‘Do You Dream in Color? Insights from a Girl Without Sight’
By Laurie Rubin
Seven Stories Press
In the new book “Do You Dream in Color?,” author Laurie Rubin says she has a lot to sing about.
Within months of her birth, Rubin’s parents knew there was something unusual about their daughter. Baby Laurie didn’t look at people the way other infants did and it took several doctor visits to learn why: her retinas never developed. She could see light, but nothing more.
And yet that was never an obstacle for Laurie.
“Can’t” wasn’t an option. When she expressed frustration at not being able to read, her parents found someone to teach her Braille. She camped, skied and, after being taught some basics in mobility, was eventually mainstreamed into public school. She learned that she loved to sing and was very good at it — even landing a small gig on an album with her friend and mentor, Kenny Loggins.
High school changed a lot of things, though. Laurie struggled with math and with friendship. Mean girls lived up to their sobriquet and Laurie was often left out of conversations and cliques. Boys didn’t avoid her, but they didn’t interest her much, either.
For Laurie, music was solace.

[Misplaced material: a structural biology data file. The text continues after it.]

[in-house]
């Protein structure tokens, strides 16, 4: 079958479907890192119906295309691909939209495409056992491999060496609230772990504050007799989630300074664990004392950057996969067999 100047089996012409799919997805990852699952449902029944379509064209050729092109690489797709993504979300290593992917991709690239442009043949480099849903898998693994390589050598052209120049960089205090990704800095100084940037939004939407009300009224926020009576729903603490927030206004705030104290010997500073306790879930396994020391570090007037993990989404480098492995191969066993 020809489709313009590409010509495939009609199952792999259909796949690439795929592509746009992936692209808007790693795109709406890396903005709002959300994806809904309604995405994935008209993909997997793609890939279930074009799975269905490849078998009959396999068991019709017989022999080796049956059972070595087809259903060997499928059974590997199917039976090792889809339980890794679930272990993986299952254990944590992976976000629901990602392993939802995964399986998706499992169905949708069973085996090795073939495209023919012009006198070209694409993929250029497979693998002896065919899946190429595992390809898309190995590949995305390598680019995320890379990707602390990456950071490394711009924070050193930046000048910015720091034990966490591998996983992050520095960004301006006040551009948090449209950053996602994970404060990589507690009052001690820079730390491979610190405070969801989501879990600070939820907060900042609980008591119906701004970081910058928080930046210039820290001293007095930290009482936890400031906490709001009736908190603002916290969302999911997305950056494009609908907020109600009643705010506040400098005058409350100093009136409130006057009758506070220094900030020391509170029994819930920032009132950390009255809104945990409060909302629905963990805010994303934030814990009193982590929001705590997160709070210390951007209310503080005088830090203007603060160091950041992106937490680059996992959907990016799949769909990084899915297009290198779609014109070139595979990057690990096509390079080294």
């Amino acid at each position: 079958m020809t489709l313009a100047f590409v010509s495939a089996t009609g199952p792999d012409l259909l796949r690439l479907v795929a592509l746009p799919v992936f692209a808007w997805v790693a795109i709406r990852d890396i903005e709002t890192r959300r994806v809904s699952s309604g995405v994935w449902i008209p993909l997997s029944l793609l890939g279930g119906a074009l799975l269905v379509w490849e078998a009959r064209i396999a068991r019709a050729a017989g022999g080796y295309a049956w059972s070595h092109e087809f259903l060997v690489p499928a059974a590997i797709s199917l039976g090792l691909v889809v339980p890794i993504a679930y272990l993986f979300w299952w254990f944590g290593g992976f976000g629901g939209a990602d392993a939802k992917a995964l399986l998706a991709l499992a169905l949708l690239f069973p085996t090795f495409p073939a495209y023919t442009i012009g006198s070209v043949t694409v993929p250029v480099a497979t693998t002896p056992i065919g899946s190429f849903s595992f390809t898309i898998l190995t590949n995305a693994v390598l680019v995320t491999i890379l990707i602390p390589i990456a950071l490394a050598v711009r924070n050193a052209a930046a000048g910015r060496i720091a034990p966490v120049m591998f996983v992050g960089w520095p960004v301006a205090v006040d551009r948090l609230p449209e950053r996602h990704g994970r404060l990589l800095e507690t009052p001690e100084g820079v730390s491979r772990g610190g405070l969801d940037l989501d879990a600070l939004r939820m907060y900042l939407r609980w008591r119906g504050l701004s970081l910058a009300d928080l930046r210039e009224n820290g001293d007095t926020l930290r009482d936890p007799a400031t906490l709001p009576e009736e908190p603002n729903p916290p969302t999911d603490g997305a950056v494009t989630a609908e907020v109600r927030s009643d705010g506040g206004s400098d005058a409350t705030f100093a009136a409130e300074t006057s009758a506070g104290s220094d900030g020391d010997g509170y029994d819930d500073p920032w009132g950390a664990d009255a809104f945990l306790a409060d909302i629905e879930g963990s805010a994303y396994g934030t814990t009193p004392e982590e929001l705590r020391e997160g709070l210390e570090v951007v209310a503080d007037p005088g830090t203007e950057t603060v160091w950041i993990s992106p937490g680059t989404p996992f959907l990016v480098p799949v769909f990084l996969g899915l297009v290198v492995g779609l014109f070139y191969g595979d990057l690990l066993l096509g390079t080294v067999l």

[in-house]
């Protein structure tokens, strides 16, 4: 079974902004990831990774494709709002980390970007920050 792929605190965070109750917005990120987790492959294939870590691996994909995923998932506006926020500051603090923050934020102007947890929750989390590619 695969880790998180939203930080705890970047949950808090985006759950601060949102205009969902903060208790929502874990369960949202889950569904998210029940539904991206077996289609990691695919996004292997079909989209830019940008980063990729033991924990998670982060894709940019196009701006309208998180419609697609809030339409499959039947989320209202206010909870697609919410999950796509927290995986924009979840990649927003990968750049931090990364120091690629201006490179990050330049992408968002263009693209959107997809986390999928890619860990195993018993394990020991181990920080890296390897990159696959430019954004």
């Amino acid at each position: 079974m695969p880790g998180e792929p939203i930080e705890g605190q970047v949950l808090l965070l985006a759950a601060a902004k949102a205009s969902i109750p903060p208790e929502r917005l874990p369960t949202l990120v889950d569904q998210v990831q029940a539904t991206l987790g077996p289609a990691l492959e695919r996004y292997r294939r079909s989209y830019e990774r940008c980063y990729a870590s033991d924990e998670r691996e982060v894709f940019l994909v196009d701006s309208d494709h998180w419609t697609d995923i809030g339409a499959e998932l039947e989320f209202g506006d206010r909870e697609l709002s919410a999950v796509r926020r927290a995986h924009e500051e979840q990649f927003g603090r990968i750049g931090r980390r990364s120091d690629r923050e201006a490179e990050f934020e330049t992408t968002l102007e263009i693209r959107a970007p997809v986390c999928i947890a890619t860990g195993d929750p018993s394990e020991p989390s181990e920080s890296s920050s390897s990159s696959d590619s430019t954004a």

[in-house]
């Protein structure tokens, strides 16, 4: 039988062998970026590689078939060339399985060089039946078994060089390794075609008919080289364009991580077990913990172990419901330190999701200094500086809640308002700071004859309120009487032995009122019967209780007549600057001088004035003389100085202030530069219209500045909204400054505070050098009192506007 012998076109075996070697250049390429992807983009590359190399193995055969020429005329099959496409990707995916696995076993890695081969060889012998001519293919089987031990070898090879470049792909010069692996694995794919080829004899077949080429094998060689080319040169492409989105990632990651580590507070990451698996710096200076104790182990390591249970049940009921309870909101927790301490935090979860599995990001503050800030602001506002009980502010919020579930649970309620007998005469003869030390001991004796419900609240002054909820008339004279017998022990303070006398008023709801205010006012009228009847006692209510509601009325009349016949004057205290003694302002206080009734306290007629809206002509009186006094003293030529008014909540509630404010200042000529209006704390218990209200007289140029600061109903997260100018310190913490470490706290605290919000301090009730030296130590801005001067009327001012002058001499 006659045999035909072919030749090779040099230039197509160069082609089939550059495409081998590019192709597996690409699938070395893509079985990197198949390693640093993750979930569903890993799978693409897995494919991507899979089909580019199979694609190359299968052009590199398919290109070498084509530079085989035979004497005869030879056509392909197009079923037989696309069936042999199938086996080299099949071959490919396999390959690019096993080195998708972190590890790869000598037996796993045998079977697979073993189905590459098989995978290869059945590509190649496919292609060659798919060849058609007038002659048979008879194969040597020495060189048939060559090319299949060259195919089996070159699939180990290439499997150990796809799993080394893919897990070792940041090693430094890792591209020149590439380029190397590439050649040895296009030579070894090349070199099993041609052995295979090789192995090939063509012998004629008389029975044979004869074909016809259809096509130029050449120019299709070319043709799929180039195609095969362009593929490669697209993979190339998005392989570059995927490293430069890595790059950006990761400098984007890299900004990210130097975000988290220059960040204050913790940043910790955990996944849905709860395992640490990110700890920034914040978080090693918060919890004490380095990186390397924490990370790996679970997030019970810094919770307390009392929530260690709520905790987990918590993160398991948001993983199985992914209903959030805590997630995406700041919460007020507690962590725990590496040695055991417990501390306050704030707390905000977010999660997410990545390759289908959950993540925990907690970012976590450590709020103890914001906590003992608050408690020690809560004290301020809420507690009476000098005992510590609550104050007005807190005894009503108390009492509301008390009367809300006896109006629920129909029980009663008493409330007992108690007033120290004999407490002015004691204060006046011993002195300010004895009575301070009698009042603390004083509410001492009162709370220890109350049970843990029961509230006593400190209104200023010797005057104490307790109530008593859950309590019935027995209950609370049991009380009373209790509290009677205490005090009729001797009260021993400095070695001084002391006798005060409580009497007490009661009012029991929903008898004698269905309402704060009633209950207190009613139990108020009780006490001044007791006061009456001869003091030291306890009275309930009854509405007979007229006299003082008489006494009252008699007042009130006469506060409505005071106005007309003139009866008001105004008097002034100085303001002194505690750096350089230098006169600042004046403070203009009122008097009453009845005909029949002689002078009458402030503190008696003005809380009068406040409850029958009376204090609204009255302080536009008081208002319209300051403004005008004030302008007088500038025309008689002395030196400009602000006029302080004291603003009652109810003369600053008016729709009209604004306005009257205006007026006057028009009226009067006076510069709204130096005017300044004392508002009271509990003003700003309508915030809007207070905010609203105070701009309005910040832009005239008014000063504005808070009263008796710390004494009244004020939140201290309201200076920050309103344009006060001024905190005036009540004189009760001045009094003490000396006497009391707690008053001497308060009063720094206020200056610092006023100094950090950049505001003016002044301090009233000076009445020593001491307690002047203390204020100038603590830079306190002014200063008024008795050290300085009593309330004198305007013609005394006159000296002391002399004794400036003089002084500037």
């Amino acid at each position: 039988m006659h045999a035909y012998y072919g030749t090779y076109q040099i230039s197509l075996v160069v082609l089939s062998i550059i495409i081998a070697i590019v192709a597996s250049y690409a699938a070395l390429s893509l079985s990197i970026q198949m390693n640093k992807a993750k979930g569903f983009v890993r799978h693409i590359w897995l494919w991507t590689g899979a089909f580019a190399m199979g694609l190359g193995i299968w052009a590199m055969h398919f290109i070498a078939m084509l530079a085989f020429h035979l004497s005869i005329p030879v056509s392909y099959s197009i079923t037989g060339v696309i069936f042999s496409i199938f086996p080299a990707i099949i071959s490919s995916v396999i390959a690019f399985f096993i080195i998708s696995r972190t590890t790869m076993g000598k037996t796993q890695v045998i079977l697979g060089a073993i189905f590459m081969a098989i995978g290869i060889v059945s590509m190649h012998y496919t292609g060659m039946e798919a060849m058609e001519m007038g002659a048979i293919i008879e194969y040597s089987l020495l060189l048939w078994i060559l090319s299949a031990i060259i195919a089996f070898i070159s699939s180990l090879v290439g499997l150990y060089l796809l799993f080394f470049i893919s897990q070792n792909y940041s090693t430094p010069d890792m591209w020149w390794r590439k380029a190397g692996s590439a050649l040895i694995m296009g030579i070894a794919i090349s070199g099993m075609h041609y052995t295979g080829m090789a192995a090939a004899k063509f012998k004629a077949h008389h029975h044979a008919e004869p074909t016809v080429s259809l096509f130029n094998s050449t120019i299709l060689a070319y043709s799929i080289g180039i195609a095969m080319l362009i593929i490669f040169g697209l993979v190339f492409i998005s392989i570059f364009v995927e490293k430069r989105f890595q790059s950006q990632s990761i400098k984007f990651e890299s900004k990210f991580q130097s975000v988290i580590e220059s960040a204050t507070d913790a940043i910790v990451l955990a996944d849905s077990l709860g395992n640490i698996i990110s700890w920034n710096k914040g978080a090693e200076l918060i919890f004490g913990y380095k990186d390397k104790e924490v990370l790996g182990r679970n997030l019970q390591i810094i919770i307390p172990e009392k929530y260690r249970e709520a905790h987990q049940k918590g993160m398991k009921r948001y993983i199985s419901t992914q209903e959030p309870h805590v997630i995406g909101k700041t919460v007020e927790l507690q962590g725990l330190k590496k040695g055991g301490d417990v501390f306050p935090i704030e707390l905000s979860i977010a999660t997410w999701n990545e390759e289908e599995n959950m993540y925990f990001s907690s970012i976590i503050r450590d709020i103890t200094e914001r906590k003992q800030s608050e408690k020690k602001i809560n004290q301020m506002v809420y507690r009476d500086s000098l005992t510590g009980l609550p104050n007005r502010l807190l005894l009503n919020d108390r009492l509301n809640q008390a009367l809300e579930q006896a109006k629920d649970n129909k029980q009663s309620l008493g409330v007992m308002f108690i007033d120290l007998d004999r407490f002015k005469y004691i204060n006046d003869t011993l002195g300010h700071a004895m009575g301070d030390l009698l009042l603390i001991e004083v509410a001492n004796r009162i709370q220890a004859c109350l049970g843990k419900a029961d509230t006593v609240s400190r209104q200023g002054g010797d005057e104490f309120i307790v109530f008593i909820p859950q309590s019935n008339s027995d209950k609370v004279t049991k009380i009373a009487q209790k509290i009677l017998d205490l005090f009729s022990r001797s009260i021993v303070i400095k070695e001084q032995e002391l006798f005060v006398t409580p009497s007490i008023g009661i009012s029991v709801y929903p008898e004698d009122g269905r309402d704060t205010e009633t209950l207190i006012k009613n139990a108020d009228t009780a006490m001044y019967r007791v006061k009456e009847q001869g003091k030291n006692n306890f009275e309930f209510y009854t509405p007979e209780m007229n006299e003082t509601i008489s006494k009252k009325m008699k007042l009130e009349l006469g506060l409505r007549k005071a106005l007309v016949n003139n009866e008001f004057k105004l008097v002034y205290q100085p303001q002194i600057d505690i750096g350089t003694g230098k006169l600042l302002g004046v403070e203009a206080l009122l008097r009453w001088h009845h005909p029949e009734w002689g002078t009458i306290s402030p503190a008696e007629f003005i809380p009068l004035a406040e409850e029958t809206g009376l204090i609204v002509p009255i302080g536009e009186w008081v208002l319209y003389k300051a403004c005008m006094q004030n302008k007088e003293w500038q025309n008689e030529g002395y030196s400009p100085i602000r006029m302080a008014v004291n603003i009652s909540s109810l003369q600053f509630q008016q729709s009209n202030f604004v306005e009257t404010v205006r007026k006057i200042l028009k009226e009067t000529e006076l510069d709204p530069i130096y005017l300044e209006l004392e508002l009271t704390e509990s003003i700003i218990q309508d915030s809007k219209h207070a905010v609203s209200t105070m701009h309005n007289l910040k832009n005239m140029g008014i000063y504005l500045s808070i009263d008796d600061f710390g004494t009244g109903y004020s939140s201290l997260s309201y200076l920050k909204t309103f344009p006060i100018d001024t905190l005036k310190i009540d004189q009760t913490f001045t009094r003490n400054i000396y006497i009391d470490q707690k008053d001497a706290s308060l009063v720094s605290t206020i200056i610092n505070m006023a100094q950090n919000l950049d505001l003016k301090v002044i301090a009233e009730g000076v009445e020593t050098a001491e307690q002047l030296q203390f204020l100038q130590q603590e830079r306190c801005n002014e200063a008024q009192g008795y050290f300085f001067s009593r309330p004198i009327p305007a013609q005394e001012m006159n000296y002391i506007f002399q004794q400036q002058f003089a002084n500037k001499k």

She took voice lessons and entered contests. She practiced and performed in front of peers. When it came time to go to college, she chose Oberlin in Ohio, aiming at a career in opera. Later, she was accepted for graduate school at Yale Opera.
It was there that she gained a furry guide and met the love of her life, Jenny.
Today, Rubin lives in New York with Jenny and their dogs. Rubin, a mezzo-soprano, performs as often as possible and her dreams, she says, are like those of anybody else’s. It’s the daydreams that are most important.
“Do You Dream in Color?” has a wonderful message in it. There’s empowerment here, and perseverance. It’s inspiring, but also very clunky.
Part of the problem, I think, is that much of this book consists of quoted conversation, which feels inauthentic. It moves Rubin’s story along, but not very well. I also noticed times when a name occurred in the narrative without prelude, making me guess at who the individual was and how (s)he was relevant. The mystery was usually solved, but not always quickly. Add the fact that Rubin’s story jumps around and, well, I had a hard time here.
Overall, the message in this book is great but the delivery method, not so much. You might like it more if you’re an opera fan, but for most readers, “Do You Dream in Color?” is slightly out of tune.